The stasis that we are forced to live in while we actively search for birth family is very sensitive to the yin and yang of our progress. At some points we may entertain hope when leads may transition into thoughts regarding the notion that we might reunite with someone. Then in the next breath torn away from that scenario to face the possibility that we might not make any progress at all.
This is where genealogy tends to go way beyond the typical researcher and reside somewhere between a constant period or state of inactivity or equilibrium where happiness can be measured for all those touched by adoption.
I encourage individuals on their search to find an outlet for the constant waiting between that somewhere that they started from and the desire to ultimately know the truth. For me, I read many books on what others wrote about their searches. These literary muses were filled with suggestions in which adoptees could glean and cope, while they ultimately created locomotion towards some kind of closure for themselves.
Finding a way to come to terms with this anxiety, that can both bring one’s emotional status out of the darkness only to potentially dash it moments later, may be the single most challenging sensation adoptees face along their journey.
This swinging from one state to another is not uncommon for individuals outside of the adoption triad to have to cope with as well. There are non-paternal events that still can hit close to home for some genealogists who discover a relative may have a brick wall that they cannot overcome, because they too were adopted. Although it is a different perspective when you have nothing to substantiate the proof that someone actually gave birth to you.
Depending on the depths that a child may have come from the foster care system or adopted months after they were born, and the stigma of being adopted may actually be a raw nerve individuals can sense being exposed to a pain that torments them beyond the heartaches of coming into contact with only so many near misses during their search.
There have been cases where someone needed closure or to set aside their case for a period of time so that they could recover from the pain associated with the loss they carry. It is not uncommon that people will ask to put their search on hold to come to terms with the burden of looking. I have seen it in at least three cases over the past year where someone just needed a break to come up for air. Only to take up the mantle again months later for another go at it.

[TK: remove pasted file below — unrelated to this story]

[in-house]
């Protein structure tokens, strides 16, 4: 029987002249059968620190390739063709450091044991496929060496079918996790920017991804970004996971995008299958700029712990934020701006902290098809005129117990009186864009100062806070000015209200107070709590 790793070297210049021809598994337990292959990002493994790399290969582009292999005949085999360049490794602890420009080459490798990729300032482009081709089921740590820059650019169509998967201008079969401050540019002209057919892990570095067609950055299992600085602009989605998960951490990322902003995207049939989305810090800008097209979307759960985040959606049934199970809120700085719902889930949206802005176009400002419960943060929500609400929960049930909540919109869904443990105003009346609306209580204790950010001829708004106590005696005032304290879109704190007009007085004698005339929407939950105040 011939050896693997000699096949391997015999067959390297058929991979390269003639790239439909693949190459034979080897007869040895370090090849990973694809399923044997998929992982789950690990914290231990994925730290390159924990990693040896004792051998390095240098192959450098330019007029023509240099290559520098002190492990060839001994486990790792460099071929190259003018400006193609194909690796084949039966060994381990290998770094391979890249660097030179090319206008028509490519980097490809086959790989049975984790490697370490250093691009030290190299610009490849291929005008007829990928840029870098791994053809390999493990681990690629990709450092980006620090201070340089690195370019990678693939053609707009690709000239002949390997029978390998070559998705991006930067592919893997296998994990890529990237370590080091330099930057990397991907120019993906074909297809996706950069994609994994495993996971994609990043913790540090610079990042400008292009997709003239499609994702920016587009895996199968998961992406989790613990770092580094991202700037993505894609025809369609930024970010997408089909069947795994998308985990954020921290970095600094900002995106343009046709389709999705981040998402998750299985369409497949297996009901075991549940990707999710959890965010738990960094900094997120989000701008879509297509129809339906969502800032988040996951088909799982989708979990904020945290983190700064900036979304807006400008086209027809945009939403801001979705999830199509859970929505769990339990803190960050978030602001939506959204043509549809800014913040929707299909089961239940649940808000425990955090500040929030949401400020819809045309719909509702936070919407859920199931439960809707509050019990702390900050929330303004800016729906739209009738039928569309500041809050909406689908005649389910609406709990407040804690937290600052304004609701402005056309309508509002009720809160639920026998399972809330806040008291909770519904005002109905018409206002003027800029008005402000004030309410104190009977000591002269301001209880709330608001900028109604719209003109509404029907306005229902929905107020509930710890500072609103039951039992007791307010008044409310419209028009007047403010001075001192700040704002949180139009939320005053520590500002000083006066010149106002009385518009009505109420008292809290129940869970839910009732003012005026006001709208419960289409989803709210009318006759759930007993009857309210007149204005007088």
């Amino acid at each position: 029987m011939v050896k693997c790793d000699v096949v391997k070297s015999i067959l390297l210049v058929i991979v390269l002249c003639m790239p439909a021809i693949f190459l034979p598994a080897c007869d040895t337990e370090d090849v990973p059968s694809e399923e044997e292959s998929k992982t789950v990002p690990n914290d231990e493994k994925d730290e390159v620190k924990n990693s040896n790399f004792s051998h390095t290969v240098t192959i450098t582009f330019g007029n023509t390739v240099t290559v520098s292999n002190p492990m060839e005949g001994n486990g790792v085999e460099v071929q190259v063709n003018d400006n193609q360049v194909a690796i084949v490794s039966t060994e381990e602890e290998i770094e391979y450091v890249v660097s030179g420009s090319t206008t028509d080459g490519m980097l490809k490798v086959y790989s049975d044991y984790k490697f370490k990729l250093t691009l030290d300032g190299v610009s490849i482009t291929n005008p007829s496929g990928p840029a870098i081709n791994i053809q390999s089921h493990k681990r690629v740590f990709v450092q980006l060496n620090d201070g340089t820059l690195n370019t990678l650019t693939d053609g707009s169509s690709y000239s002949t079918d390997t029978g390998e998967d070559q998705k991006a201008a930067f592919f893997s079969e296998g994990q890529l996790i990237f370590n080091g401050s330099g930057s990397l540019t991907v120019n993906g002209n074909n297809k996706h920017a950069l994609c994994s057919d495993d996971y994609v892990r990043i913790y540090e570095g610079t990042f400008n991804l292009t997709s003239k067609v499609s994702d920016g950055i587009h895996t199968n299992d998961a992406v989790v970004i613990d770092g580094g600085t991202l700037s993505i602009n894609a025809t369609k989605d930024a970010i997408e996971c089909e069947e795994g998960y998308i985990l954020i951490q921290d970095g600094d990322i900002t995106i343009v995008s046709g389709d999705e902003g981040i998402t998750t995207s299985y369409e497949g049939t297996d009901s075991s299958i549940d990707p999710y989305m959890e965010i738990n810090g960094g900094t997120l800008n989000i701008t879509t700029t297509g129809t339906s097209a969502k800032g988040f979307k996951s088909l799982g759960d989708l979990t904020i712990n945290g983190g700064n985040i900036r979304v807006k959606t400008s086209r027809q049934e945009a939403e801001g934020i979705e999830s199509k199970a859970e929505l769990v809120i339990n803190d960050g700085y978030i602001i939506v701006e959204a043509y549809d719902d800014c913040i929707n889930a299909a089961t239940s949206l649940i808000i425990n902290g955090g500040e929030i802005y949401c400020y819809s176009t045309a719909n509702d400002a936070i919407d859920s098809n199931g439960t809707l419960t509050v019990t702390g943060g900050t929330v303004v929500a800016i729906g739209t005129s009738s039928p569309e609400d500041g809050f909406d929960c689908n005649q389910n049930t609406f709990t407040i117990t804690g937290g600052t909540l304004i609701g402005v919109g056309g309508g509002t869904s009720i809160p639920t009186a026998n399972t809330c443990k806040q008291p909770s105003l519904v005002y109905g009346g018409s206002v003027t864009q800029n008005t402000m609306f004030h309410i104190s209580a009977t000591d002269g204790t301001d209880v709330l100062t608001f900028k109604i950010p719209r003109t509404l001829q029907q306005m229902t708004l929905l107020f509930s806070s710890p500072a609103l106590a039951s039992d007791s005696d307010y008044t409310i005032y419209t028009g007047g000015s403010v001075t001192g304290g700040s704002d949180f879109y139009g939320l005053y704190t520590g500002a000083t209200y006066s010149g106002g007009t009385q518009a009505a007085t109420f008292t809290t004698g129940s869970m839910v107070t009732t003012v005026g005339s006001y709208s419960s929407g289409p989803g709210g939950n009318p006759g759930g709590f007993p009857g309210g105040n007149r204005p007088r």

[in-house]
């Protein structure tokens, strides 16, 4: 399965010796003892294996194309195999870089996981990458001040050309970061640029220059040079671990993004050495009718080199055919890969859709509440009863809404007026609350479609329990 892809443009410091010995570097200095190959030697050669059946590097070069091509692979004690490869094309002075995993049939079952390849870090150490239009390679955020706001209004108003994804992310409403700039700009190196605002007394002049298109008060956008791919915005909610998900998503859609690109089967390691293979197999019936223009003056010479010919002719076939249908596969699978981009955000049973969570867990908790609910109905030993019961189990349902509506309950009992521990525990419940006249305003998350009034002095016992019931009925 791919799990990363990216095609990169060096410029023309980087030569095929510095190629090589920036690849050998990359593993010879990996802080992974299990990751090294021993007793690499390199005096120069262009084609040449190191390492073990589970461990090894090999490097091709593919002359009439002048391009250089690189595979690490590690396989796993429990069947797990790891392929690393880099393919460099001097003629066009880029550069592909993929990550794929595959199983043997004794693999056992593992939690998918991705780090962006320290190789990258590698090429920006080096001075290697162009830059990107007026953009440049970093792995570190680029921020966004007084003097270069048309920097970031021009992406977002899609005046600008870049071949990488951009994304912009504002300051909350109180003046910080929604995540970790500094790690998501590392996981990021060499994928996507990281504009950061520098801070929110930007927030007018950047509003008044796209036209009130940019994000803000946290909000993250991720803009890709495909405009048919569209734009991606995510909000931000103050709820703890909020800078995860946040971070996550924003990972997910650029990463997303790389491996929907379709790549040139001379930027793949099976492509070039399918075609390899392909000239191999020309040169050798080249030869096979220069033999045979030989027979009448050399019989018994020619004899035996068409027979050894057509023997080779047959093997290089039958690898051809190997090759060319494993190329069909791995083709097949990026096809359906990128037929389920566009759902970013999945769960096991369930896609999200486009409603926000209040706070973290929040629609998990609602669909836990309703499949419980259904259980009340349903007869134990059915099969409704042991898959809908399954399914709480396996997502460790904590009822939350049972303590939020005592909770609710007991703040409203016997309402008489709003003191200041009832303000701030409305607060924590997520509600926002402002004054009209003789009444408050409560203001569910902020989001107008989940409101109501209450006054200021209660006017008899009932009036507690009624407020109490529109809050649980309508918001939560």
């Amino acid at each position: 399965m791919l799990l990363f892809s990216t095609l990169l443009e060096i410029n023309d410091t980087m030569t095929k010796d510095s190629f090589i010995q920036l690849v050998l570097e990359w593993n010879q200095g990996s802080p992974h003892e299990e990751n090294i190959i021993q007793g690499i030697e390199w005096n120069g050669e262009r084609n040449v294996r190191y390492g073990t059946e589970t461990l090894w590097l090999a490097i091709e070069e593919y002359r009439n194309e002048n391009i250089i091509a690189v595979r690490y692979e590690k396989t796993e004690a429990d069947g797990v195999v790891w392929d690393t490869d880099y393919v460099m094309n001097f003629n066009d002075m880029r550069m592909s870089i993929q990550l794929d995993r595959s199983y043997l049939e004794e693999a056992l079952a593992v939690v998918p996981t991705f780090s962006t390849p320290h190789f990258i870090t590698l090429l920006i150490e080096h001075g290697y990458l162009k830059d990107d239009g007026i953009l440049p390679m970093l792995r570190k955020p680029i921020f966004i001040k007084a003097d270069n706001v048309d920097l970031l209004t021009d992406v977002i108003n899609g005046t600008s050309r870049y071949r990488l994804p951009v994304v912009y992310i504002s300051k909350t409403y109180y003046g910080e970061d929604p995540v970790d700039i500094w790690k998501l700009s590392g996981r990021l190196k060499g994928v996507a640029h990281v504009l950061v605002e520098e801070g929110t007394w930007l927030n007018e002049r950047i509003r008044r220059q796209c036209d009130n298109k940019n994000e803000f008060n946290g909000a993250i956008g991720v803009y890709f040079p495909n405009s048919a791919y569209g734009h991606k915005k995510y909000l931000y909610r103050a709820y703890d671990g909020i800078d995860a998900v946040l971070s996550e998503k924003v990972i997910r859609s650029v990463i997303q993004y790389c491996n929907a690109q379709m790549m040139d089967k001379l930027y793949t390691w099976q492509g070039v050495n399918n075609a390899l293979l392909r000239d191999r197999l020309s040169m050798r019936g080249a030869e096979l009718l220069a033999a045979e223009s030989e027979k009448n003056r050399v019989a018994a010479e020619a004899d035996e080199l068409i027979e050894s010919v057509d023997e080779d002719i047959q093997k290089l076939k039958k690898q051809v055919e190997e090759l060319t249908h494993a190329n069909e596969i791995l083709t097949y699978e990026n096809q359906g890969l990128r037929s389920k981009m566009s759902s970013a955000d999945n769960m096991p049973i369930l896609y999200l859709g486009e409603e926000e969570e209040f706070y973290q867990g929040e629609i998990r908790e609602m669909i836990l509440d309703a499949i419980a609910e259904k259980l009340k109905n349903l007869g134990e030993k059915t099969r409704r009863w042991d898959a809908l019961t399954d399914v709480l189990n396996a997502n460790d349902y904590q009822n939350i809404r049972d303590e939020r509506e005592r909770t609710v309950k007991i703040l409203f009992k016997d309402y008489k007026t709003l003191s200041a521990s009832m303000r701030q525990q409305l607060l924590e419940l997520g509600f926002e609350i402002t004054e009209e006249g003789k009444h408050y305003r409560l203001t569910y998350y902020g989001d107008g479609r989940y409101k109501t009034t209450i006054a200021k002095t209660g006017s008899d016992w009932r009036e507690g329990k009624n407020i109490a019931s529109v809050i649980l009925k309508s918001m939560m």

It may just be hours in the day where our attention needs to be put somewhere else. For adoptees it may be on their own children. Everyone has a different way of balancing between heartache and hope. Consider yourself as you make your way through this wilderness. There are just as many dangers that lurk in the recesses of your mind as there are tangible ones that may require your direct intervention when reaching out to potential relatives.
For some, it even becomes too much to ultimately face actual contact. As if the search was never quite real, until it actually becomes genuine possibility. One case I had, someone found their birth relatives and waited months before actually working up the nerve to try and make contact. Others nearly broke down once they actually made contact and made their peace.
You never quite know where you are headed when you plot out this journey day by day, but one things is clear, that you listen to yourself and find ways that you can temper the happiness with the sorrows along your way.